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El Niño and Climate Change by City Tech Blogger Sergio Carrillo

It’s heart breaking when the occurrence of a natural disaster event leads you to understand the looming danger of nature. As hurricane Harvey down on the Texas coast, few people understood that Mother Nature needs to be treated with respect always.

Because of atmospheric emissions from human activity, the ocean waters from which Harvey drew its final burst of strength were much warmer than they ought to have been, most likely contributing to the intensity of the deluge. If the forecasts from our scientists are anywhere close to right, we have seen nothing yet. Major natural disasters are coming soon if we don’t act.

Every two to seven years, abnormally warm water in the Pacific Ocean causes an atmospheric disturbance called El Niño. It often makes extreme weather worse in various places around the world: greater floods, tougher droughts, more wildfires. Now scientists have new evidence indicating El Niño conditions might also add extra carbon dioxide to the atmosphere as well as lessen the ability of trees to absorb the greenhouse gas.

As a carbon booster, El Niño could hasten rising temperatures, bringing the world to dangerous thresholds sooner than thought. It could also enhance feedbacks between climate and vegetation that could reduce plants’ ability to absorb CO2 in non-Niño years as well. If bad droughts or wildfires kill many trees, for example, forests and their carbon sequestering potential may take centuries to recover, if ever.

Even in the absence of fire, El Niño might be killing trees. In northern Australia’s remote Gulf of Carpentaria, more than 18,200 acres of mangrove vegetation died during the last El Niño due to a convergence of severe drought and unprecedented high temperatures. Death by drought may threaten trees in the Amazon as well.

Climate change is affected by human activity as emission of greenhouse gases have increased threateningly since the industrial revolution. Stable climate is vital for human life. The effect of climate change in some fields are very dangerous, for example: Agriculture, climate change may cause floods and droughts that can hinder the essential elements for growing vegetation. Health, colder winters will lead to fewer deaths, mainly among elderly people, warmer climate also promote growth of disease carrying insects. Ocean acidification, a change in pH level of ocean is caused by additional CO2 being absorbed in the water, and may have severe destabilizing effects on the entire oceanic food chain. Economic, developing countries specially the ones who are embroiled in military conflicts, may be drawn into some larger and more protracted disputes over water, energy supplies or food, all of which may disrupt economic growth. It is widely accepted that the detrimental effects of climate change will be visited largely on the countries least equipped to adapt, socially or economically.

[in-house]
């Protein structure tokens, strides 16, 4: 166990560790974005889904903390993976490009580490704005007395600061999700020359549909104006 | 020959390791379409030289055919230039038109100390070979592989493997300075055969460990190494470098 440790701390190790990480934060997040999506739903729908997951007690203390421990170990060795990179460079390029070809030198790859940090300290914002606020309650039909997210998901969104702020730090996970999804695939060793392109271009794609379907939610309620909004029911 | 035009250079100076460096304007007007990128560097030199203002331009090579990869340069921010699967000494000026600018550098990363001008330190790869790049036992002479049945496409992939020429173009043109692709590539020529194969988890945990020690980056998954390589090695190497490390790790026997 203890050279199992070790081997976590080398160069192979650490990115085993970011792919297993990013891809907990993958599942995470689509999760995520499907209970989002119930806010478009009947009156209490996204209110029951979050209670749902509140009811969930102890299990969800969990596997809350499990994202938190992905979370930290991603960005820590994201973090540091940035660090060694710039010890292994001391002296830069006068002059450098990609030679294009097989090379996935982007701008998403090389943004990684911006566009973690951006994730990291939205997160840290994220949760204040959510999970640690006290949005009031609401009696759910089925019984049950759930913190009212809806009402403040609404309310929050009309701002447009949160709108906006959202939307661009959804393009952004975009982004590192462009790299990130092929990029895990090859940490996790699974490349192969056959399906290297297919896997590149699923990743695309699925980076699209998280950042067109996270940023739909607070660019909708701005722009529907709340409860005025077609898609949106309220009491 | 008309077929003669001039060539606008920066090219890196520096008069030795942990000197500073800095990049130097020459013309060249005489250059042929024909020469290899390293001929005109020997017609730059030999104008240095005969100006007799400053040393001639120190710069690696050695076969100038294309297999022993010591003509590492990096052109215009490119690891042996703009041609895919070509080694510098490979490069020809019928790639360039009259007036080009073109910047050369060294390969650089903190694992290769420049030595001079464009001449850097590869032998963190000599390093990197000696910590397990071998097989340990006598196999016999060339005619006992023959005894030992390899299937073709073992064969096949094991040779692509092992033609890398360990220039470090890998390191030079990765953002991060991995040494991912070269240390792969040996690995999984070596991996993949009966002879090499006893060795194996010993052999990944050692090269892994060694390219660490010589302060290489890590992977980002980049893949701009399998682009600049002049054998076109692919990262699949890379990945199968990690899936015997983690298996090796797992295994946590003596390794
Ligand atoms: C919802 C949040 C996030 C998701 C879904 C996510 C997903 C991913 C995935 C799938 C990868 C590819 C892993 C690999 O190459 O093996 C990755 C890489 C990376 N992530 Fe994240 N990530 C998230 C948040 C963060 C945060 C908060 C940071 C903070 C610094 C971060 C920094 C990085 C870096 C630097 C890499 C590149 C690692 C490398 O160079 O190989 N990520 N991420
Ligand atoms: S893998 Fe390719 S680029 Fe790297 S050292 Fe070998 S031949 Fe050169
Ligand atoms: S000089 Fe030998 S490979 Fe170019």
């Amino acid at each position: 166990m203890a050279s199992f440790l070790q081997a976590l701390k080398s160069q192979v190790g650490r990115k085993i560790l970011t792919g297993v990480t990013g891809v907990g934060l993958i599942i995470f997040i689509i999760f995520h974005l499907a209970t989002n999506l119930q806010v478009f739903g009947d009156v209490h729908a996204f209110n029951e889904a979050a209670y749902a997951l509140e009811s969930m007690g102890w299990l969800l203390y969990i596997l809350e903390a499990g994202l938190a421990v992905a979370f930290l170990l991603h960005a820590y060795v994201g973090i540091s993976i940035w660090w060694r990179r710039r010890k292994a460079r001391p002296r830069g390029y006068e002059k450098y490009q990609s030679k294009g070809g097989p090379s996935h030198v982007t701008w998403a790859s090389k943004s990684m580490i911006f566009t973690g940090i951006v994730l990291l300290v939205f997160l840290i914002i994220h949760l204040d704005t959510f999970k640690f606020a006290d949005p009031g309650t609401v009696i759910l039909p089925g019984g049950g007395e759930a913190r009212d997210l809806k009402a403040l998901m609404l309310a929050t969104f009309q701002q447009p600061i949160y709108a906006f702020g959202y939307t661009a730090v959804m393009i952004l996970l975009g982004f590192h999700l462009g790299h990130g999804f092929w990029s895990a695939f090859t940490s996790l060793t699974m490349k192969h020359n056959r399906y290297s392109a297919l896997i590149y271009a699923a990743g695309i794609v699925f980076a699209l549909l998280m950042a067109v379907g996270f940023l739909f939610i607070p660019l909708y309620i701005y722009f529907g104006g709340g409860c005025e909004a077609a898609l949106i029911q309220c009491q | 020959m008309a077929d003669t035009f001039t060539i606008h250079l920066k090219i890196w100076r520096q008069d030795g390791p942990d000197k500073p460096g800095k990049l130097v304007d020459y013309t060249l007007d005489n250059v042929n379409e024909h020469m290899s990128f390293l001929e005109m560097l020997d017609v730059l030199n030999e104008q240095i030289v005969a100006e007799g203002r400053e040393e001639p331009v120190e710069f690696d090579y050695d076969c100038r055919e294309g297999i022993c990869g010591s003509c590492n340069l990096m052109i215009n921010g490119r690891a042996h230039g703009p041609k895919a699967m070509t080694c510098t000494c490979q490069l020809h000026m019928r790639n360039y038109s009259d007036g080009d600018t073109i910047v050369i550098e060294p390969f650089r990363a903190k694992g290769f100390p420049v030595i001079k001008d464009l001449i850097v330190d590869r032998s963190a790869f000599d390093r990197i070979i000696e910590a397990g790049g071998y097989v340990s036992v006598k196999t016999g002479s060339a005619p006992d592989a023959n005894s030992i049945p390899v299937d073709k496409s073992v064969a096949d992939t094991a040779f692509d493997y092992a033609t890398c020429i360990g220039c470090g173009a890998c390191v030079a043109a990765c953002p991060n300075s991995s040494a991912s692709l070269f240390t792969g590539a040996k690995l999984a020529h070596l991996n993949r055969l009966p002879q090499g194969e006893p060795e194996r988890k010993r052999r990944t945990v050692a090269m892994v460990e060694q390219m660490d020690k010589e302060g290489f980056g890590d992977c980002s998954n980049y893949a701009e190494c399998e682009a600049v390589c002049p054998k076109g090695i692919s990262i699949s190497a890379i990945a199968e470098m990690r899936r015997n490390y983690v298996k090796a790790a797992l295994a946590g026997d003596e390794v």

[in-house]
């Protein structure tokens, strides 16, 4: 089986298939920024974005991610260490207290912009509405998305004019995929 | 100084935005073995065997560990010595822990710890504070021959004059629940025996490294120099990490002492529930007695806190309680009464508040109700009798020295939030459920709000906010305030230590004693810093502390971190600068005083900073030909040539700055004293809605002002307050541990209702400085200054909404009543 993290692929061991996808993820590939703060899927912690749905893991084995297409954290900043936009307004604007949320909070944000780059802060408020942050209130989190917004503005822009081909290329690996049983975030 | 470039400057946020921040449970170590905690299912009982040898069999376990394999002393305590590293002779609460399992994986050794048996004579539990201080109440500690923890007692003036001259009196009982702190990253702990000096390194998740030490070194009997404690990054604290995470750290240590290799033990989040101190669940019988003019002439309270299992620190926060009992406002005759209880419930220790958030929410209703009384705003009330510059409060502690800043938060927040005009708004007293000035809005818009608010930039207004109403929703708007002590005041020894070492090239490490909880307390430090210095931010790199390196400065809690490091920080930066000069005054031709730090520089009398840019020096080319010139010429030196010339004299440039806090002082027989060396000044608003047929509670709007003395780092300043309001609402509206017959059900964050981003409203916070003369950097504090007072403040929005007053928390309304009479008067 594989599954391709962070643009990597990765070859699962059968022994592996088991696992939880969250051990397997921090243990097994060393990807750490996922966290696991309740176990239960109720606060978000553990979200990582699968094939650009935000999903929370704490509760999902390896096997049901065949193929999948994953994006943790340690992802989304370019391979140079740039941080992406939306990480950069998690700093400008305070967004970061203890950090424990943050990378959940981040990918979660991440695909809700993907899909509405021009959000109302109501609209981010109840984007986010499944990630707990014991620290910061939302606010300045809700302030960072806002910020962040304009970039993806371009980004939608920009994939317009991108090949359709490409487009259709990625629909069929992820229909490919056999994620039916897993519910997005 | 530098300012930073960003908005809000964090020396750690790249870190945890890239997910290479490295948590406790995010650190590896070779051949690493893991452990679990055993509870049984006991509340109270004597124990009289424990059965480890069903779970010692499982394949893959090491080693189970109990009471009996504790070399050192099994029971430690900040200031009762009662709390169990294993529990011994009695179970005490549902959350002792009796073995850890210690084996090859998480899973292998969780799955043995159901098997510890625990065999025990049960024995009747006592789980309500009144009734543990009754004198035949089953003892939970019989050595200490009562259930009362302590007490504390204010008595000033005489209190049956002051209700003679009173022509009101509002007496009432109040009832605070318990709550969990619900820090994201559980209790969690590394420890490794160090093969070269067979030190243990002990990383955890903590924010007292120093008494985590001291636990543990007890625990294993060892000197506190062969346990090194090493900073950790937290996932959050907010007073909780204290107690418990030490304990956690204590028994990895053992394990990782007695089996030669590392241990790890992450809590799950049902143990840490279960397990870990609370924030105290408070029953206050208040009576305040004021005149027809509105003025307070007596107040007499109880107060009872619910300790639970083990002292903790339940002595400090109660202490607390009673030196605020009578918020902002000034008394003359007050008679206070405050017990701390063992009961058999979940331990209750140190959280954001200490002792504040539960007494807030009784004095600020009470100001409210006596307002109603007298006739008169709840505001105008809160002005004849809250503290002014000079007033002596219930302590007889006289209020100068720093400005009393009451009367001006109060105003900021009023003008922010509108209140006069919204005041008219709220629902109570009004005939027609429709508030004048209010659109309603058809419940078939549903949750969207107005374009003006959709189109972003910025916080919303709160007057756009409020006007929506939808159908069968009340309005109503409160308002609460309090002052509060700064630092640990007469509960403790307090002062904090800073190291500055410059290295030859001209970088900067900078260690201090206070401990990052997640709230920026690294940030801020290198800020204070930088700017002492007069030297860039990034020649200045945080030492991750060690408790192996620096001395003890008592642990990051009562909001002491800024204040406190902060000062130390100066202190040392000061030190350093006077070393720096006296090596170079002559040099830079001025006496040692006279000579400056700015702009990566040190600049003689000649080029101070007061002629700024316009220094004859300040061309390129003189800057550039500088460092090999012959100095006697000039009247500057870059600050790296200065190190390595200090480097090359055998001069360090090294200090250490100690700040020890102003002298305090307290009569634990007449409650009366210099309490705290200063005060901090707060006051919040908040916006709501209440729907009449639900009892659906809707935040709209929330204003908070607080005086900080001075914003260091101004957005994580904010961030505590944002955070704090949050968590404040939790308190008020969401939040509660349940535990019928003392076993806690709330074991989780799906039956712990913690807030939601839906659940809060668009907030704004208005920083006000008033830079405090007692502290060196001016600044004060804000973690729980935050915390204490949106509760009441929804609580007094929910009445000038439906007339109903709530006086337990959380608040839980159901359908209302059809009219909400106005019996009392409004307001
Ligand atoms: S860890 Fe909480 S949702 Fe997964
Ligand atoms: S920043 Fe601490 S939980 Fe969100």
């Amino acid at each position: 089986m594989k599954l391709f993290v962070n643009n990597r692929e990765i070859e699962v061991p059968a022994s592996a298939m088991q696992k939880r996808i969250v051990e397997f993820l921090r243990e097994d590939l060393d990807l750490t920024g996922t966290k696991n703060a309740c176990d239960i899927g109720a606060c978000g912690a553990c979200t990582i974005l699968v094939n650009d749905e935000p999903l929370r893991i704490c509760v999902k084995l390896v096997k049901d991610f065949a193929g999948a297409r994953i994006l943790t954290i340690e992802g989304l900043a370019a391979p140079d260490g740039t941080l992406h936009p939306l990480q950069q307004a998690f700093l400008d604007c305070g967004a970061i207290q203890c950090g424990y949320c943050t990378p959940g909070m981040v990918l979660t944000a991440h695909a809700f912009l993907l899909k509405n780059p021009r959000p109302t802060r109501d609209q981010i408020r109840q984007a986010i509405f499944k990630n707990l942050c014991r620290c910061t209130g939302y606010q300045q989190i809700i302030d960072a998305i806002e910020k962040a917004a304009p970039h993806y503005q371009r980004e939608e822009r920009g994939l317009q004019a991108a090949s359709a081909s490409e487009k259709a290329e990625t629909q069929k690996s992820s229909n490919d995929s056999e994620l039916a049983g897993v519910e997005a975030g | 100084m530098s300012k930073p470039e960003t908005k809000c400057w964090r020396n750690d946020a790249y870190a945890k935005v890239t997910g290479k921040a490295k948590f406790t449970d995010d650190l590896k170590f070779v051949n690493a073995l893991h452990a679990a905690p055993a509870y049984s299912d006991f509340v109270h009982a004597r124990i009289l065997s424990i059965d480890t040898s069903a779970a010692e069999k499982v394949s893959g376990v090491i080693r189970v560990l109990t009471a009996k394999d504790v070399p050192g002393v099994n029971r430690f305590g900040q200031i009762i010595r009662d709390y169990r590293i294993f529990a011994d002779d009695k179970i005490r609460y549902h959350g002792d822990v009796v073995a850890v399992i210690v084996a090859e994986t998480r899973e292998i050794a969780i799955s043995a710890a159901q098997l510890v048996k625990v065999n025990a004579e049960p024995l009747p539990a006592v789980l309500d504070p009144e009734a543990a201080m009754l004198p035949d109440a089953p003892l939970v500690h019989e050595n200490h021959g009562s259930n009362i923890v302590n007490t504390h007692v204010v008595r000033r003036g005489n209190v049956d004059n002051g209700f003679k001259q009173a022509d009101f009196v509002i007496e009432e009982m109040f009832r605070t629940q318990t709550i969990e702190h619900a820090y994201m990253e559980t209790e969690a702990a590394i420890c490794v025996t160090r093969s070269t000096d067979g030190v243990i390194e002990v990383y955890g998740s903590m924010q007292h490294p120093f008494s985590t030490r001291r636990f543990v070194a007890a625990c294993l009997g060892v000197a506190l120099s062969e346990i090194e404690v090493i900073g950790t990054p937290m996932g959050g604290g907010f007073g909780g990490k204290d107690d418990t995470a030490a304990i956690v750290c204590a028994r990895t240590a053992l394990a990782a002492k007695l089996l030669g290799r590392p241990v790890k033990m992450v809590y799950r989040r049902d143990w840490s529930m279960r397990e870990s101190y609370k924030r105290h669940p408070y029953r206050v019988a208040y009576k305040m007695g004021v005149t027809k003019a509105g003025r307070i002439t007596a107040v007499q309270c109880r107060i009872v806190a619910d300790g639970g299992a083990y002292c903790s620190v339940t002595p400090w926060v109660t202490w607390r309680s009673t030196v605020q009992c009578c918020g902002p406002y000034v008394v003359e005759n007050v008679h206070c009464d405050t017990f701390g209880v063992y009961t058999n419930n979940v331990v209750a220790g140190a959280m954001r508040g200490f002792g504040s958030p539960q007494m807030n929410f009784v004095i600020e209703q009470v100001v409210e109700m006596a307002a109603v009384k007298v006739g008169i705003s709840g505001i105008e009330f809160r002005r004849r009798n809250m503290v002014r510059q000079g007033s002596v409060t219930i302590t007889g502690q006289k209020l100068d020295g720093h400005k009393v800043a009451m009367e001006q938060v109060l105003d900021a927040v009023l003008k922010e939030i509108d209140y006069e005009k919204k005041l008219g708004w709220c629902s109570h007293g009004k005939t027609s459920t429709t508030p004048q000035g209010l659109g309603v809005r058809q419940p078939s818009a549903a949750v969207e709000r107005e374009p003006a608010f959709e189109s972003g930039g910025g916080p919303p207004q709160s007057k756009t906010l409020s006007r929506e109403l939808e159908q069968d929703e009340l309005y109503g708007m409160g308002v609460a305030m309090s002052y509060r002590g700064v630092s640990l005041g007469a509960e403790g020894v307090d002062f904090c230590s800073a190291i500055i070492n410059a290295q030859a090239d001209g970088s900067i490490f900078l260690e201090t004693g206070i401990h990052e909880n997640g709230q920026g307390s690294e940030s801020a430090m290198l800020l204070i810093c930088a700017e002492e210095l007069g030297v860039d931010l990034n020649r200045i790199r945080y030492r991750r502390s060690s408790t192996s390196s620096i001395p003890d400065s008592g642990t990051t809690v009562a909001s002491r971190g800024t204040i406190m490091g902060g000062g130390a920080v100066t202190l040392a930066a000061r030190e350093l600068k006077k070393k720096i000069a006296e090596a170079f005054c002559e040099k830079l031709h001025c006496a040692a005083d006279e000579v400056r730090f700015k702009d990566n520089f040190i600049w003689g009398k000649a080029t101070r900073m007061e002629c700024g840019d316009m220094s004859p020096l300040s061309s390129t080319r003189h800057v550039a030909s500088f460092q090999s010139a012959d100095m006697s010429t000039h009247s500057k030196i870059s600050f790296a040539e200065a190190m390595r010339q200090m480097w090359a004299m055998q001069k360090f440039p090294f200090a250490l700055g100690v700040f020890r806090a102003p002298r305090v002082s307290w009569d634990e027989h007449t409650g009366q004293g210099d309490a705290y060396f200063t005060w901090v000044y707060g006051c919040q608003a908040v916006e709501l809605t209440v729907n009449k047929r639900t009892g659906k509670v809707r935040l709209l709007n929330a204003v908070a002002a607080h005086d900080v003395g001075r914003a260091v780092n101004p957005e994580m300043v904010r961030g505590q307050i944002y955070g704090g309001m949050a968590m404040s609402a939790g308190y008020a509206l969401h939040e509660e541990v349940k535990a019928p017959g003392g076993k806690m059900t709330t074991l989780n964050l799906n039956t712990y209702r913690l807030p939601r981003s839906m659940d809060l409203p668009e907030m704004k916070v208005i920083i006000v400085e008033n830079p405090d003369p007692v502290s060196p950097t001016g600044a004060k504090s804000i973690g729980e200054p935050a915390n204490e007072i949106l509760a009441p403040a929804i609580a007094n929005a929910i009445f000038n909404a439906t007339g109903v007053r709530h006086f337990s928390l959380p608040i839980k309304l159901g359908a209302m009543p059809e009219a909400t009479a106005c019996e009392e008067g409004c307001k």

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IUCN Red List: Wild crops listed as threatened Essay by City Tech Blogger Frank Trapani

Wild crops are being threatened by intensive farming, deforestation and urbanization. Twenty different kinds of rice, wheat, and even yam plants have recently been  listed as threatened by the IUCN’s red list. IUCN is the International Union for Conservation of Nature that provides knowledge and tools to help us protect our environment. Commercial crops are losing their genetic diversity. They are affected by climate change and drought and disease. To help combat these effects , wild crops can be bred with modern crops to help boost their resilience and protect their food sources.

The wild wheat plants that are in danger are near or  in the Middle East, or in war torn regions that are off limits to conservationists.To help keep our crops alive and healthy, we need to make sure that there is an effort for the conservation of our wild plants so that they can breed with each other and  improve their genetics.The economic value of wild crops is 115 billion dollars a year to the global economy.  Yams are an important source of food, as they feed around 100 million people in Africa alone. Conservationists are making an effort to make sure wild yam plants are available to provide food and medicines worldwide. It’s very serious that we have people make an effort to preserve our earth so that it can still help us by producing food.